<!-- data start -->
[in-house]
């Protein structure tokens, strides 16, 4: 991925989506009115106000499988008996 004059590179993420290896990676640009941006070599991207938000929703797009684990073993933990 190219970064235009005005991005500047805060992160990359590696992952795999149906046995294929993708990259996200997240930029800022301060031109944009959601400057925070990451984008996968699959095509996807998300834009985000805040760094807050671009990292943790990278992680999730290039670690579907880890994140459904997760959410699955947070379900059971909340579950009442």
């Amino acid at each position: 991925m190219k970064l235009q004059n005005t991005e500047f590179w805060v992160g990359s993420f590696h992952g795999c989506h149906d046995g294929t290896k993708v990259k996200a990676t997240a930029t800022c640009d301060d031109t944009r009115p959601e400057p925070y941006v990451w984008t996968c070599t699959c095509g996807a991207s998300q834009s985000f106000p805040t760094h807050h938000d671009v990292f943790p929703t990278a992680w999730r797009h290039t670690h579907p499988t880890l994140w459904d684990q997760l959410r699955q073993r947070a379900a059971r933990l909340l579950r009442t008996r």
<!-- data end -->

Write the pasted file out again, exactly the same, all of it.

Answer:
[in-house]
């Protein structure tokens, strides 16, 4: 991925989506009115106000499988008996 004059590179993420290896990676640009941006070599991207938000929703797009684990073993933990 190219970064235009005005991005500047805060992160990359590696992952795999149906046995294929993708990259996200997240930029800022301060031109944009959601400057925070990451984008996968699959095509996807998300834009985000805040760094807050671009990292943790990278992680999730290039670690579907880890994140459904997760959410699955947070379900059971909340579950009442």
């Amino acid at each position: 991925m190219k970064l235009q004059n005005t991005e500047f590179w805060v992160g990359s993420f590696h992952g795999c989506h149906d046995g294929t290896k993708v990259k996200a990676t997240a930029t800022c640009d301060d031109t944009r009115p959601e400057p925070y941006v990451w984008t996968c070599t699959c095509g996807a991207s998300q834009s985000f106000p805040t760094h807050h938000d671009v990292f943790p929703t990278a992680w999730r797009h290039t670690h579907p499988t880890l994140w459904d684990q997760l959410r699955q073993r947070a379900a059971r933990l909340l579950r009442t008996r």